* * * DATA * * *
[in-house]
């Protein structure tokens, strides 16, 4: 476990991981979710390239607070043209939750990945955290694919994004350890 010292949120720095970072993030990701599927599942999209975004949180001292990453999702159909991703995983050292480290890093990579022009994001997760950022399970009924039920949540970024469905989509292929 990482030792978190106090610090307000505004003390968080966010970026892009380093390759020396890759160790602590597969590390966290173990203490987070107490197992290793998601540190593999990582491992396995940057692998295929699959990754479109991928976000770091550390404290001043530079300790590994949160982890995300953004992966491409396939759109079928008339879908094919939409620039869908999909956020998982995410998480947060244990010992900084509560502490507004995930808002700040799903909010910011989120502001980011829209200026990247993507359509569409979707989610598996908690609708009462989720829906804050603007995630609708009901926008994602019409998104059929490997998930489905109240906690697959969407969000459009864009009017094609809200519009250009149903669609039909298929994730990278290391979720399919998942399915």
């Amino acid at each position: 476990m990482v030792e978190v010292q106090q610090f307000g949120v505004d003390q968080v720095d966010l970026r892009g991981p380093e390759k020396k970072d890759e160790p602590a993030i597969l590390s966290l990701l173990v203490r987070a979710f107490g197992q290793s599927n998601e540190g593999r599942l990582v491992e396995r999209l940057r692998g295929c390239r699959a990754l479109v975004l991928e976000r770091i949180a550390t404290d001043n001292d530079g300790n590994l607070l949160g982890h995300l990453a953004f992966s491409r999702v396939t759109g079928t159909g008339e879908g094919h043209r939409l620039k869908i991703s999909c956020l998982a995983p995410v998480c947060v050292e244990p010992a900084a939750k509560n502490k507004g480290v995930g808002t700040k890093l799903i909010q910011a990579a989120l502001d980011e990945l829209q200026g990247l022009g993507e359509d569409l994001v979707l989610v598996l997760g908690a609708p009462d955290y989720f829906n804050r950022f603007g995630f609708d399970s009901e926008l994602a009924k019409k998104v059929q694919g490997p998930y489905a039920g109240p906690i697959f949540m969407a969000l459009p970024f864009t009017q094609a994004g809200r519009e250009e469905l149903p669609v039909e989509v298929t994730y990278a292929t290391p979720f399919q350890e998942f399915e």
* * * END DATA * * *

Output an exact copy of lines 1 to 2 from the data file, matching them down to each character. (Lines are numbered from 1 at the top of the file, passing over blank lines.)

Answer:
[in-house]
């Protein structure tokens, strides 16, 4: 476990991981979710390239607070043209939750990945955290694919994004350890 010292949120720095970072993030990701599927599942999209975004949180001292990453999702159909991703995983050292480290890093990579022009994001997760950022399970009924039920949540970024469905989509292929 990482030792978190106090610090307000505004003390968080966010970026892009380093390759020396890759160790602590597969590390966290173990203490987070107490197992290793998601540190593999990582491992396995940057692998295929699959990754479109991928976000770091550390404290001043530079300790590994949160982890995300953004992966491409396939759109079928008339879908094919939409620039869908999909956020998982995410998480947060244990010992900084509560502490507004995930808002700040799903909010910011989120502001980011829209200026990247993507359509569409979707989610598996908690609708009462989720829906804050603007995630609708009901926008994602019409998104059929490997998930489905109240906690697959969407969000459009864009009017094609809200519009250009149903669609039909298929994730990278290391979720399919998942399915």